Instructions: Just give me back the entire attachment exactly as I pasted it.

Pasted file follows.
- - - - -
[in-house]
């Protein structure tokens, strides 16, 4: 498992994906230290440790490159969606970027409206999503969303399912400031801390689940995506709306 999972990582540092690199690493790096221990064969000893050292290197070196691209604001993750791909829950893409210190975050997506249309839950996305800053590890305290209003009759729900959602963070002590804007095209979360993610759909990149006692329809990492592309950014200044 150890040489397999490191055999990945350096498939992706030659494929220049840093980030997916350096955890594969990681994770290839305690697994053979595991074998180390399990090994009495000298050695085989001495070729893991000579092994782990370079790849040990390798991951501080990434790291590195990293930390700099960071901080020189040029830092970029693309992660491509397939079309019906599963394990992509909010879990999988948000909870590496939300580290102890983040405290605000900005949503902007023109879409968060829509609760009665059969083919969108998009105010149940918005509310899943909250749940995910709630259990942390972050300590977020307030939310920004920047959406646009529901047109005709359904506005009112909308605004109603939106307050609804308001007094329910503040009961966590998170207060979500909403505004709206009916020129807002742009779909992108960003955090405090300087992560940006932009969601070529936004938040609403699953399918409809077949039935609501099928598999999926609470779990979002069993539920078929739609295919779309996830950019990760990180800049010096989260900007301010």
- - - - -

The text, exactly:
[in-house]
């Protein structure tokens, strides 16, 4: 498992994906230290440790490159969606970027409206999503969303399912400031801390689940995506709306 999972990582540092690199690493790096221990064969000893050292290197070196691209604001993750791909829950893409210190975050997506249309839950996305800053590890305290209003009759729900959602963070002590804007095209979360993610759909990149006692329809990492592309950014200044 150890040489397999490191055999990945350096498939992706030659494929220049840093980030997916350096955890594969990681994770290839305690697994053979595991074998180390399990090994009495000298050695085989001495070729893991000579092994782990370079790849040990390798991951501080990434790291590195990293930390700099960071901080020189040029830092970029693309992660491509397939079309019906599963394990992509909010879990999988948000909870590496939300580290102890983040405290605000900005949503902007023109879409968060829509609760009665059969083919969108998009105010149940918005509310899943909250749940995910709630259990942390972050300590977020307030939310920004920047959406646009529901047109005709359904506005009112909308605004109603939106307050609804308001007094329910503040009961966590998170207060979500909403505004709206009916020129807002742009779909992108960003955090405090300087992560940006932009969601070529936004938040609403699953399918409809077949039935609501099928598999999926609470779990979002069993539920078929739609295919779309996830950019990760990180800049010096989260900007301010």